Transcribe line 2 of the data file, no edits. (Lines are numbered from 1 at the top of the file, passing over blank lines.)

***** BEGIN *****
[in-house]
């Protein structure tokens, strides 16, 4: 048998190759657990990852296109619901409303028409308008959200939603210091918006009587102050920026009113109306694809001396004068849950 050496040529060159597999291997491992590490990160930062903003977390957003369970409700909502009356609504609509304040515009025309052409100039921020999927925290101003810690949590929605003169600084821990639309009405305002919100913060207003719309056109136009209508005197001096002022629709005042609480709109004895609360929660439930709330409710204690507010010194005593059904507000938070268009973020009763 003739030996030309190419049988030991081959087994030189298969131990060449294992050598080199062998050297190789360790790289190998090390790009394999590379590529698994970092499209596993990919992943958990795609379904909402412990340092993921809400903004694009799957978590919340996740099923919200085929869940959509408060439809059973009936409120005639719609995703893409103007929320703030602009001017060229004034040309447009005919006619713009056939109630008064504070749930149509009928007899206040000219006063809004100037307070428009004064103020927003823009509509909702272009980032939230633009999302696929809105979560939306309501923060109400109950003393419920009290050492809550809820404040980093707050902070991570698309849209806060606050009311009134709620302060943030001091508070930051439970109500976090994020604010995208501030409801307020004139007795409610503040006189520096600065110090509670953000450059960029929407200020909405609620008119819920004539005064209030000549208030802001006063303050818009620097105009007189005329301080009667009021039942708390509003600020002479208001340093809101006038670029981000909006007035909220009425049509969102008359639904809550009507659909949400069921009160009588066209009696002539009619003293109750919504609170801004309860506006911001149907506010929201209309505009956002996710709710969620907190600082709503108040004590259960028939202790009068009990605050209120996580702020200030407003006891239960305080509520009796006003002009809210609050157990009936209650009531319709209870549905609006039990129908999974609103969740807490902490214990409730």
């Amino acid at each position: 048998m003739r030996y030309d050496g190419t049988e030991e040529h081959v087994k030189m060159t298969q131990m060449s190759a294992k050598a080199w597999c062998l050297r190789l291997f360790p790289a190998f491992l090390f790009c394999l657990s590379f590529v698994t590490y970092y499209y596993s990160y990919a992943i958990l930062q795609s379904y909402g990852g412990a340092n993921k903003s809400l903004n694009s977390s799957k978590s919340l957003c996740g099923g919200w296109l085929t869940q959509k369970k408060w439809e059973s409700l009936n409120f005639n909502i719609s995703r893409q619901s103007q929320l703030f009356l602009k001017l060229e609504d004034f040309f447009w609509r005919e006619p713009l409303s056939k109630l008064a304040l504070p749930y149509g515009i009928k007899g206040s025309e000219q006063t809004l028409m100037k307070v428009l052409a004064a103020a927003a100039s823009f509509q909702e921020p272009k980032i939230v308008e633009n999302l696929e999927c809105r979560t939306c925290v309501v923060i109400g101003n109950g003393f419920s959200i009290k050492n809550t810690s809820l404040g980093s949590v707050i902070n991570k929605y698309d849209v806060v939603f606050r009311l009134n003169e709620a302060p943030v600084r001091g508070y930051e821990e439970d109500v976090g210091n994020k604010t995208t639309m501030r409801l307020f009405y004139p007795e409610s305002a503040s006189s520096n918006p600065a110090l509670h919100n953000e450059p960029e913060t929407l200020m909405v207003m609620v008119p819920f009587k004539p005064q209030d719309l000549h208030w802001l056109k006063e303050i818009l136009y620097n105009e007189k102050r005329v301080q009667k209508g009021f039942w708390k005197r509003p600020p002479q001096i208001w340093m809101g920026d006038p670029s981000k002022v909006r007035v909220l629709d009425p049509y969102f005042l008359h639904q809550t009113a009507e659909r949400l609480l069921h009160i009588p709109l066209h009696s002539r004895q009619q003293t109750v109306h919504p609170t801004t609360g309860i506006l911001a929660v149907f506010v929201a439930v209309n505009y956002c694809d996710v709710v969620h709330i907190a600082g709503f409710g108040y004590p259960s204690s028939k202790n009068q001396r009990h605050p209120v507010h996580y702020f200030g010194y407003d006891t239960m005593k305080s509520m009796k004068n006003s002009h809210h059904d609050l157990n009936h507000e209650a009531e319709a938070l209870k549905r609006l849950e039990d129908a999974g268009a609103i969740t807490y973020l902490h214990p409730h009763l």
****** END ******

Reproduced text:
């Protein structure tokens, strides 16, 4: 048998190759657990990852296109619901409303028409308008959200939603210091918006009587102050920026009113109306694809001396004068849950 050496040529060159597999291997491992590490990160930062903003977390957003369970409700909502009356609504609509304040515009025309052409100039921020999927925290101003810690949590929605003169600084821990639309009405305002919100913060207003719309056109136009209508005197001096002022629709005042609480709109004895609360929660439930709330409710204690507010010194005593059904507000938070268009973020009763 003739030996030309190419049988030991081959087994030189298969131990060449294992050598080199062998050297190789360790790289190998090390790009394999590379590529698994970092499209596993990919992943958990795609379904909402412990340092993921809400903004694009799957978590919340996740099923919200085929869940959509408060439809059973009936409120005639719609995703893409103007929320703030602009001017060229004034040309447009005919006619713009056939109630008064504070749930149509009928007899206040000219006063809004100037307070428009004064103020927003823009509509909702272009980032939230633009999302696929809105979560939306309501923060109400109950003393419920009290050492809550809820404040980093707050902070991570698309849209806060606050009311009134709620302060943030001091508070930051439970109500976090994020604010995208501030409801307020004139007795409610503040006189520096600065110090509670953000450059960029929407200020909405609620008119819920004539005064209030000549208030802001006063303050818009620097105009007189005329301080009667009021039942708390509003600020002479208001340093809101006038670029981000909006007035909220009425049509969102008359639904809550009507659909949400069921009160009588066209009696002539009619003293109750919504609170801004309860506006911001149907506010929201209309505009956002996710709710969620907190600082709503108040004590259960028939202790009068009990605050209120996580702020200030407003006891239960305080509520009796006003002009809210609050157990009936209650009531319709209870549905609006039990129908999974609103969740807490902490214990409730």